When a senior is placed in a nursing home, they gain a set of “residents’ rights” as mandated by both Florida law and federal law. These rights are meant to empower nursing home patients by giving them the ability to control decisions regarding their medical treatment and personal care and to help ensure that their safety and best interests are being catered to by the facility.
In addition to the individual’s basic rights as a citizen, nursing home residents also have rights to help provide them with a safe and secure living environment.
Some of these include (but are not limited to):
- The right to be treated fairly and with respect and dignity.
- The right to be free of abuse, both mentally and physically.
- The right to receive adequate health care and protective services.
- The right to confidentiality in treatment and personal care.
- The right to choose a physician and pharmacy, within reason.
- The right to refuse treatment and the right to take part in the planning of proposed treatment and care.
- The right to opt out of performing services for the facility that are not intended to be therapeutic or part of the patient’s care plan.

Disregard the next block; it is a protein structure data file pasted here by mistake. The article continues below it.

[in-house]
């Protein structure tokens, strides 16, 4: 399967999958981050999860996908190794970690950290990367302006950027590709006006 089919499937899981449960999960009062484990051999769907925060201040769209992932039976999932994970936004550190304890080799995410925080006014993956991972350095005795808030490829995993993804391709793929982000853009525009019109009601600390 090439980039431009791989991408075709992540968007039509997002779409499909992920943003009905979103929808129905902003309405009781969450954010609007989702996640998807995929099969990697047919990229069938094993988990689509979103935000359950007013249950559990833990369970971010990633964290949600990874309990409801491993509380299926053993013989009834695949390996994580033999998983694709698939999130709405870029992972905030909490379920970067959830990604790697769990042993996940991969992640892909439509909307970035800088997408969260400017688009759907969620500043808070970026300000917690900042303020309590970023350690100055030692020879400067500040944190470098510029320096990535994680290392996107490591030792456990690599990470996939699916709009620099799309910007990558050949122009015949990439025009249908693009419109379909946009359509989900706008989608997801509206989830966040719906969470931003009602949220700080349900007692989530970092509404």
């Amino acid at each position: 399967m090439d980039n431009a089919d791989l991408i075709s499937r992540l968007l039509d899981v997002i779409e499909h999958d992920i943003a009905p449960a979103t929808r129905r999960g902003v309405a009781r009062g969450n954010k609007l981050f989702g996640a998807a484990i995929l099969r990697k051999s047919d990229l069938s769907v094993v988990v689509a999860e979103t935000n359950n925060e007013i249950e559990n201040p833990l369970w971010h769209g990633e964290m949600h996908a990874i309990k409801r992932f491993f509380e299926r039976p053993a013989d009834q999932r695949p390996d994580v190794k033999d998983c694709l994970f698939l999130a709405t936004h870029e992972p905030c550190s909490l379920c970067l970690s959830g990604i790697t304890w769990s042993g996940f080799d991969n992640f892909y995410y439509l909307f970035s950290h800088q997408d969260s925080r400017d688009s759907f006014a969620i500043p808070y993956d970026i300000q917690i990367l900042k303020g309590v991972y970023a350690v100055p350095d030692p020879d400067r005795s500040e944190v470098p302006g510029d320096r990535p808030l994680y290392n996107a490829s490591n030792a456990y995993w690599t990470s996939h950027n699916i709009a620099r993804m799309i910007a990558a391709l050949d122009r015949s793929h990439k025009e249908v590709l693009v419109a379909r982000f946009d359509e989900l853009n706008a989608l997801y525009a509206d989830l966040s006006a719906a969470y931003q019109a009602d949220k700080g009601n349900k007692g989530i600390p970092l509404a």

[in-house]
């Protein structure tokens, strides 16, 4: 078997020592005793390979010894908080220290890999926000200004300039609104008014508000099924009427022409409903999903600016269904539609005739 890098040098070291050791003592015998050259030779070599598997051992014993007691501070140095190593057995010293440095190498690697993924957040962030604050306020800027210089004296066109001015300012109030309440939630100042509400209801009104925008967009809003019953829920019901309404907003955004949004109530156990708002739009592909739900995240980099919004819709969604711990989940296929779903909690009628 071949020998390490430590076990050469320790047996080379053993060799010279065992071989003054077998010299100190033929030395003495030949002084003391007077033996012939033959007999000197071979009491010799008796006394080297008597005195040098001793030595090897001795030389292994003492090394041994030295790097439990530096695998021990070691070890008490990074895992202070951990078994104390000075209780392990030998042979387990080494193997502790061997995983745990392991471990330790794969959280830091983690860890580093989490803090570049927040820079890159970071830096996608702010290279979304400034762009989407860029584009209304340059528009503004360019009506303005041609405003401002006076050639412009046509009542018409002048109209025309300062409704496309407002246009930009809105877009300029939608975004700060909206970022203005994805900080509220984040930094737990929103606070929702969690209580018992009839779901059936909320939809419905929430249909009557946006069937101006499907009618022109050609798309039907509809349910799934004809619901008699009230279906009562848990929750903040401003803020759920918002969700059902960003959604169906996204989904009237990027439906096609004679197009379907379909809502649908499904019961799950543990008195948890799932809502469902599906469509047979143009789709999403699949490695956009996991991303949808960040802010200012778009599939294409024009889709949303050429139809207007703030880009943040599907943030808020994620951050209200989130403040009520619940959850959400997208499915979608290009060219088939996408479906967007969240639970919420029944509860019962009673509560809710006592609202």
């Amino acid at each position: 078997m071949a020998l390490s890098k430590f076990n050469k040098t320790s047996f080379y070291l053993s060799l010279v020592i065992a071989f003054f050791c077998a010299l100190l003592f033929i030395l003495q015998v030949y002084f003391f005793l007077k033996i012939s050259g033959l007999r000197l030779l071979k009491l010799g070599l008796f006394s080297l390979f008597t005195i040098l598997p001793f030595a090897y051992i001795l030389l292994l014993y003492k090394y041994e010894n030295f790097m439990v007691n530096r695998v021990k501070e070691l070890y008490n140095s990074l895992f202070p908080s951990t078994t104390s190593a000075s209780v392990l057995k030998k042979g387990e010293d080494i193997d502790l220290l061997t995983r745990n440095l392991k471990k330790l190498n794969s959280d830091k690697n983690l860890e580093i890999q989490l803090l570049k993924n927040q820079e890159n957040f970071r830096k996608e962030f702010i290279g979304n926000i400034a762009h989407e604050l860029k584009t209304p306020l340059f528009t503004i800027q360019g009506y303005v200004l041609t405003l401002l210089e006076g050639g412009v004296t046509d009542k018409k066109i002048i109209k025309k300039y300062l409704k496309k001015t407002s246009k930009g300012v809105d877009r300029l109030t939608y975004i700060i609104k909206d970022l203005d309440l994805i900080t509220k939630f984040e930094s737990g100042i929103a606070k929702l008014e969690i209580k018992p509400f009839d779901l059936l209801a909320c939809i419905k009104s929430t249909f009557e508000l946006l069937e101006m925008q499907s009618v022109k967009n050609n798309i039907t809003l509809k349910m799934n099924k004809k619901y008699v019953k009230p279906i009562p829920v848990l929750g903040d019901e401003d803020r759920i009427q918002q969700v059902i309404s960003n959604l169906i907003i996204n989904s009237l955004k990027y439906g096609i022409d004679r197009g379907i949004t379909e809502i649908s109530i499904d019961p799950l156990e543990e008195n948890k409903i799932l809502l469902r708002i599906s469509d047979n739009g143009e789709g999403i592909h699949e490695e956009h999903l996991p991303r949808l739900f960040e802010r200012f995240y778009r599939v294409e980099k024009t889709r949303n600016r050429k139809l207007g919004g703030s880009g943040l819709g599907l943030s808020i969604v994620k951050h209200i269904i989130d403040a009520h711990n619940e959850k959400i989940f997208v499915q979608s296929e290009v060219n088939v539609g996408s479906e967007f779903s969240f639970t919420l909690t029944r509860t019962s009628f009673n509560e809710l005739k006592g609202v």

- The right to retain and use personal items, such as clothing and possessions, as space permits, as long as it does not affect the rights of other residents.
- The right to manage his or her own finances. If the patient gives the facility written responsibility to manage their finances, the resident has the right to a quarterly account of financial transactions made on their behalf.
- The right to be informed, in writing and orally, of services available, including medical treatments and therapy.
- The right to participate or organize resident groups.
- The right to participate in various social, religious and community activities.
- The right to have established visiting hours.
- The right to visitation, whether by family and friends, clergy and social workers or by individuals providing health, social, legal or other services. Additionally, residents have the right to privacy during visitation.
- The right for critically ill patients to have visitors at any time, unless the resident is medically prohibited from having visitors.
- The right to private communication, including the ability to send and receive personal mail without censorship.
- The right of access to telephones, both for making and receiving confidential calls.
- The right to view results of recent nursing home inspections, including the facility’s plan of correction if applicable.
- The right to present grievances and recommend changes without the fear of repercussion or retaliation.
- The right to notification prior to room or roommate changes.
- The right to only be transferred or discharged for medical reasons, the safety of other residents or the nonpayment of expenses.
- The right to receive a 30 day written notice in the event of discharge or relocation. The resident also has the right to challenge such notice.